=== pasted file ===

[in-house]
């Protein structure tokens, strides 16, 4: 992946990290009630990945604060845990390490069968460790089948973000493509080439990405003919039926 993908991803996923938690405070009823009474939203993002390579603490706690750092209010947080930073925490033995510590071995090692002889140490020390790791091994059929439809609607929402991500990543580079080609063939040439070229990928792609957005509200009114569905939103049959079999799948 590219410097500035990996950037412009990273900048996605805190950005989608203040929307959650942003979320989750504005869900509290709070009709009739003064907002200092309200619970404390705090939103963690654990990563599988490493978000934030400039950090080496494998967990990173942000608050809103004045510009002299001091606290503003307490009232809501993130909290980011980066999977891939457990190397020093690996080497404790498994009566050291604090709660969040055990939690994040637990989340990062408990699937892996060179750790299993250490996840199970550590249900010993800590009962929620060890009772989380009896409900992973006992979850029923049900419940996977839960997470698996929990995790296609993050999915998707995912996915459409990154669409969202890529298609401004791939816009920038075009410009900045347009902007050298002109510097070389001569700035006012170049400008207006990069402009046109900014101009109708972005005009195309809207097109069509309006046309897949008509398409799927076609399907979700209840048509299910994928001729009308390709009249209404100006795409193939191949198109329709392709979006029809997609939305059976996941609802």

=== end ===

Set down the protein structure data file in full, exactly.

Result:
[in-house]
């Protein structure tokens, strides 16, 4: 992946990290009630990945604060845990390490069968460790089948973000493509080439990405003919039926 993908991803996923938690405070009823009474939203993002390579603490706690750092209010947080930073925490033995510590071995090692002889140490020390790791091994059929439809609607929402991500990543580079080609063939040439070229990928792609957005509200009114569905939103049959079999799948 590219410097500035990996950037412009990273900048996605805190950005989608203040929307959650942003979320989750504005869900509290709070009709009739003064907002200092309200619970404390705090939103963690654990990563599988490493978000934030400039950090080496494998967990990173942000608050809103004045510009002299001091606290503003307490009232809501993130909290980011980066999977891939457990190397020093690996080497404790498994009566050291604090709660969040055990939690994040637990989340990062408990699937892996060179750790299993250490996840199970550590249900010993800590009962929620060890009772989380009896409900992973006992979850029923049900419940996977839960997470698996929990995790296609993050999915998707995912996915459409990154669409969202890529298609401004791939816009920038075009410009900045347009902007050298002109510097070389001569700035006012170049400008207006990069402009046109900014101009109708972005005009195309809207097109069509309006046309897949008509398409799927076609399907979700209840048509299910994928001729009308390709009249209404100006795409193939191949198109329709392709979006029809997609939305059976996941609802």